“We've had a working meritocracy, it has brought us quite far, it's allowed for a tremendous amount of social mobility in our first 40 years but I think it has to evolve.” - Shanmugaratnam, T. (2013, April 20). Opinion: Towards a broader meritocracy. Strait Times.

Petunia Lee said...

YS - Premising your argumentation upon the notion that equal opportunities are largely IMPOSSIBLE is admitting defeat from the start. If you were part of MOE, then I would be most worried that IMPOSSIBILITY is already modeled and fixated upon at the outset, premised on a reference that dates from 1958. It is a VERY ancient reference and surely political and social thought has advanced in later years?

No one is asking for a horizontal slope (i.e., a gradient of zero). The average OECD slope modeling educational attainment on socio-economic status is 38. Singapore's gradient is a whopping 47. It may be impossible to achieve zero gradient but surely 38 is possible since other countries have done much better.

The fact that our top performers perform better than Finland's is something the MOE has not ceased to crow about. The rich and influential parents of the top performers vigorously defend their children's right to MAXIMISING their potential via tuition and enrichment.

My question is - so what if parent wealth and resources give us our top performers who perform better than Finland? Our whole country will thrive on the backs of a FEW top performers? The country's social fabric will stay cohesive because of these top performers alone?

We're not looking at INDIVIDUALS here. The focus should not be on INDIVIDUAL potential but SOCIETAL potential. The MOE is responsible for the development of the whole society that is Singapore and must balance all dimensions and not just crow about its top performers.. whilst sighing to say that complete equality is impossible.

It would take an idiot to ask for complete equality... and most Singaporeans aren't that dumb. So, please don't assume that we are by projecting that request on us.

I seriously think it's a cop out to state an impossibility, and attribute it to a post that did not ask for an impossibility.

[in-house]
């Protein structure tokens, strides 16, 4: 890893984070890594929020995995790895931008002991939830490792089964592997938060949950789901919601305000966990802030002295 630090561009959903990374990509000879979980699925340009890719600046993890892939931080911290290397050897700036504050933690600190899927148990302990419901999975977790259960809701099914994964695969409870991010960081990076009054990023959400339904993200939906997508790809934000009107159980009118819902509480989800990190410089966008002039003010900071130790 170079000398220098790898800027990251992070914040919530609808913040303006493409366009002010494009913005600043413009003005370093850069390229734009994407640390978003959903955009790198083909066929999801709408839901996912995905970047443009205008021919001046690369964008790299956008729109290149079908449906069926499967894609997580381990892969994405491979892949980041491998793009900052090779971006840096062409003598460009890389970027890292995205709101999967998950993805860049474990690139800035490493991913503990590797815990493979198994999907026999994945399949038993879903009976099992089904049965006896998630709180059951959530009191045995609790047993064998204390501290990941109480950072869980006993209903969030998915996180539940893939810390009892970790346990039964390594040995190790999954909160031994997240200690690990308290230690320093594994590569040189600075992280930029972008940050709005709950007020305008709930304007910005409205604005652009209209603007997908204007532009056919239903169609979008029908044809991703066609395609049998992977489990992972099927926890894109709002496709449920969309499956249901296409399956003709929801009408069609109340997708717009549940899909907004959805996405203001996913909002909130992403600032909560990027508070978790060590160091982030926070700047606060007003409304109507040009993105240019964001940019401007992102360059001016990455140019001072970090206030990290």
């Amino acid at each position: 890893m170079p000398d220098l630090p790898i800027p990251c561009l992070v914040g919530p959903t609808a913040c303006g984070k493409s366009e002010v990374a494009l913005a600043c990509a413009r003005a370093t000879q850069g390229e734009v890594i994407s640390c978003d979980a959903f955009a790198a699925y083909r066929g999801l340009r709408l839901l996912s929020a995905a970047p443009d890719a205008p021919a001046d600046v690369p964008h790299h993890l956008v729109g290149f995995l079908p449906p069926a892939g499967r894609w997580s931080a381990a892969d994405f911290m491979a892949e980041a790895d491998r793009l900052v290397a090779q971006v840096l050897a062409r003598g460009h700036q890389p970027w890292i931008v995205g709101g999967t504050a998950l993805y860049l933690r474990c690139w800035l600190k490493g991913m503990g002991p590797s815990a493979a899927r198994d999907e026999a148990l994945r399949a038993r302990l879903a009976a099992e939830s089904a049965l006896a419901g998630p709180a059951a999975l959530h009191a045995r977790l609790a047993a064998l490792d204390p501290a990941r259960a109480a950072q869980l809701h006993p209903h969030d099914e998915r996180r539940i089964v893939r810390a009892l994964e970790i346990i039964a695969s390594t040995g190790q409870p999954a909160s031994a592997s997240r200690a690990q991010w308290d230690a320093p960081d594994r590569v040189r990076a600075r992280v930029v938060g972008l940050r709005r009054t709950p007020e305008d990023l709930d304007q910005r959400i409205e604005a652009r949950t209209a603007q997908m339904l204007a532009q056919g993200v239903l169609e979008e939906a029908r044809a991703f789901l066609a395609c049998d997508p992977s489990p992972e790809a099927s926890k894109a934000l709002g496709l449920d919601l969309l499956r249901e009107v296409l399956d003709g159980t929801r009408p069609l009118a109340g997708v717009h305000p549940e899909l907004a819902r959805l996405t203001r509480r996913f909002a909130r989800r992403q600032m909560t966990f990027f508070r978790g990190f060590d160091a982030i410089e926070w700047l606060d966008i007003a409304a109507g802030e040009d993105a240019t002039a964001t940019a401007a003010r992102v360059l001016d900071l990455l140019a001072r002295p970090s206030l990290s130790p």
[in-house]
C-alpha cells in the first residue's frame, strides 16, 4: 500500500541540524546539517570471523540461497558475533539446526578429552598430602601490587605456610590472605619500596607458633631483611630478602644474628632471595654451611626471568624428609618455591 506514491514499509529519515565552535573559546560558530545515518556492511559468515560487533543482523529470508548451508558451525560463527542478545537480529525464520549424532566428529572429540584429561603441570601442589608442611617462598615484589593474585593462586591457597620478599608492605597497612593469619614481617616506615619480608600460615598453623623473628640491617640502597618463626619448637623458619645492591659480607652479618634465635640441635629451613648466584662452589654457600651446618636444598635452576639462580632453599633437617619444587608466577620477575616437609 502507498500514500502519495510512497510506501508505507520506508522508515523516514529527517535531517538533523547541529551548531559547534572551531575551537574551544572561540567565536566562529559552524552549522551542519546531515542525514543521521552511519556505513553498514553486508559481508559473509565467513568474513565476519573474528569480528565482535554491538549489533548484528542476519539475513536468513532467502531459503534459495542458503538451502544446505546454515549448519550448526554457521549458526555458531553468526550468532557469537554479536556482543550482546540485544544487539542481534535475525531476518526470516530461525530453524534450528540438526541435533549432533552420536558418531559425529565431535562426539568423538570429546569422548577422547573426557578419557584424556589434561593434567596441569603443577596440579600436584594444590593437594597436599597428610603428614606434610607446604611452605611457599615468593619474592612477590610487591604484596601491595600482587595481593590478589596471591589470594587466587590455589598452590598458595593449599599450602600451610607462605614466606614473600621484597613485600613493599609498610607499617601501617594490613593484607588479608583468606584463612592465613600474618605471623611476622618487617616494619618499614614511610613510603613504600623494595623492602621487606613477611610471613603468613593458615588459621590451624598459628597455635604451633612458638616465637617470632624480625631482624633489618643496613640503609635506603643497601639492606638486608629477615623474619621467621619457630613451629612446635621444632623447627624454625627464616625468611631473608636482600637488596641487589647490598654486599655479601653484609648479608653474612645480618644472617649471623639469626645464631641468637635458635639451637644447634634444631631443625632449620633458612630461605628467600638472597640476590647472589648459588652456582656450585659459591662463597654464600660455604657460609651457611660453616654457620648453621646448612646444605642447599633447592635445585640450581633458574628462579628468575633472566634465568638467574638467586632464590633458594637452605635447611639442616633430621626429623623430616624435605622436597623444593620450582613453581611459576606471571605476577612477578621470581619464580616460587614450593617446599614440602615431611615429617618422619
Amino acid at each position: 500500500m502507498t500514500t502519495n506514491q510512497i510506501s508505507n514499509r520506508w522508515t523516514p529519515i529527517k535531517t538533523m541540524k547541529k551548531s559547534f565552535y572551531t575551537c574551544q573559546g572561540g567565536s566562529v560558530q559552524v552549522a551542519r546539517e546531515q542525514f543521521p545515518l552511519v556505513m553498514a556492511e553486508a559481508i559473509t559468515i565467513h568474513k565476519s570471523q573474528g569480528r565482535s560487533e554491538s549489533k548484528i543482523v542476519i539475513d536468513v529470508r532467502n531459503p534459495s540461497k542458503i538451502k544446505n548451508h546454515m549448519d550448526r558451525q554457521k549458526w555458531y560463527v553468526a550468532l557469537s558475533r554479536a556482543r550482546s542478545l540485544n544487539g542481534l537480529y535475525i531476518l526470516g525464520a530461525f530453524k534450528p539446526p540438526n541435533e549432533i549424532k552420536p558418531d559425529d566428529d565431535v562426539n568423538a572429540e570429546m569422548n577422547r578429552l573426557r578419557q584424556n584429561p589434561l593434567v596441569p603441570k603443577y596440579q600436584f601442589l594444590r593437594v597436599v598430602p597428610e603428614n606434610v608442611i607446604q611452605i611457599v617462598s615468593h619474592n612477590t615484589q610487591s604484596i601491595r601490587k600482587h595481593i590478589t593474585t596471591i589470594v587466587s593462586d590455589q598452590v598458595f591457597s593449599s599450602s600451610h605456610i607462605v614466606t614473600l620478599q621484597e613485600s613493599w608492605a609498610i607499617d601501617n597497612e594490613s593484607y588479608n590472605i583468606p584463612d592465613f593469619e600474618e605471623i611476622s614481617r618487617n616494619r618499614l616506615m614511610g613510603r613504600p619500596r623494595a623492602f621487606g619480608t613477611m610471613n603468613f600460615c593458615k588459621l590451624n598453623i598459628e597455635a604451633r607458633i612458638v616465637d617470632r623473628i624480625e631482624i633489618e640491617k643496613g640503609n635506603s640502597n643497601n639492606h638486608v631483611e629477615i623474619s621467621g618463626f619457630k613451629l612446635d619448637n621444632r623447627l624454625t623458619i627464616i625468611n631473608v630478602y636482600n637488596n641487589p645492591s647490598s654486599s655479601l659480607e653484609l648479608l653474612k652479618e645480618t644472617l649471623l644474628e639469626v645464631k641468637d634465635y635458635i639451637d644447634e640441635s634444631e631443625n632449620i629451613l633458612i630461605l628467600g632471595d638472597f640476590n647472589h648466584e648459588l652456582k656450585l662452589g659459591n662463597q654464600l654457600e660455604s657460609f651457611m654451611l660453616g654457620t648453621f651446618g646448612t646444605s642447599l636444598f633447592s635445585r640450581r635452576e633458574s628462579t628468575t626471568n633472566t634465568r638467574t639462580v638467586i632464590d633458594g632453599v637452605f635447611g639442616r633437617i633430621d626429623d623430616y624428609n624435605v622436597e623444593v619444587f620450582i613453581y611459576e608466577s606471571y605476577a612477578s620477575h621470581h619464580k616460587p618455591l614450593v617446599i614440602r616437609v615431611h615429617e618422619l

A gradient of 38 is the OECD average. That is not impossible.

mylilbookworm said...

I like that statement 'The more he skipped school, the better his results.' Something that I cant agree more with. I cant homeschool my child as he loves going to school, but I am certainly not leaving teaching him in the hands of the teachers. Home learning is the journey we embark. I forsee in the next 2-3 years or so, I will be sending him to yr class, if you are still coaching.

Petunia Lee said...

L'il Bookworm. .. if health permits I will try. Hmmm... do I know you L'il Bookworm?

Petunia Lee said...

YS - "We should not narrow ourselves to the limited scope of PISA's standardized tests of a person's potential."

The above statement is another that skirts the issue. It's as bad as talking about impossible things no one asked for. Whether or not society views the PISA standardized tests as a gauge of a person's potential is irrelevant to the discussion on Kids With Rich Parents Do Better in School.

The fact still is that our top scores are the result of parental wealth and time NOT a result of good teaching in schools. If schools taught sufficiently, then it wouldn't matter whether a parent is rich or not.

My son's sports coach is a PRC. She sends her P4 son back to China during the school holidays and part of the school term to GET TAUGHT in Math and in Chinese, because she too reckons that Singapore schools don't teach what he needs to know.

I recruit staff, and I can say this for a fact. Poor marking practices are so endemic in MOE schools that my staff with MOE experience take twice as long to learn how to properly and informatively mark student work.

It's not a difficult problem to fix but it will NEVER get fixed as long as...

(1) we're fixated on an impossibility at the outset (that no one asked for, by the way),

(2) we're crowing about a few top performers and lamenting that these few will never reach their potential if we were more egalitarian. What's wrong with performing a LEEEEEETLE less top and being a BIT more egalitarian?

(3) we state that since PISA scores aren't an accurate gauge of potential anyway, there is no problem to fix.

We're still the best you see... despite the encouraging statement by Shanmuguratnam... which has yet to translate itself into concrete action, on the ground by MOE.

samson said...

excellent write. many share your feelings. not many can write as well.

mylilbookworm said...

Ya, I attended yr HOT skills for parents :)

Petunia Lee said...

OIC... hello! ***wave***

Melodies said...

Are we contented with what our top achievers have fetched in this OECD PISA survey on reading test? and thus stop working altogether to improve the existing education system?

What is the point of leading in academics at the starting point? It only matters what we can achieve in our lives later on!

Cover too much of academic stuffs in primary school may do more harm than good. Here is a great article about this:

Cover less academic stuffs in primary schools does not mean that we call to inhibit someone's full potential! As you cover less academics stuffs now, you can cover more other lifelong learning stuffs, etc.. like what have suggested in the article.

Germany gov has legislated to prohibit anyone to administer any form of rigorous academic education for young children. To them, it is considered child abuse.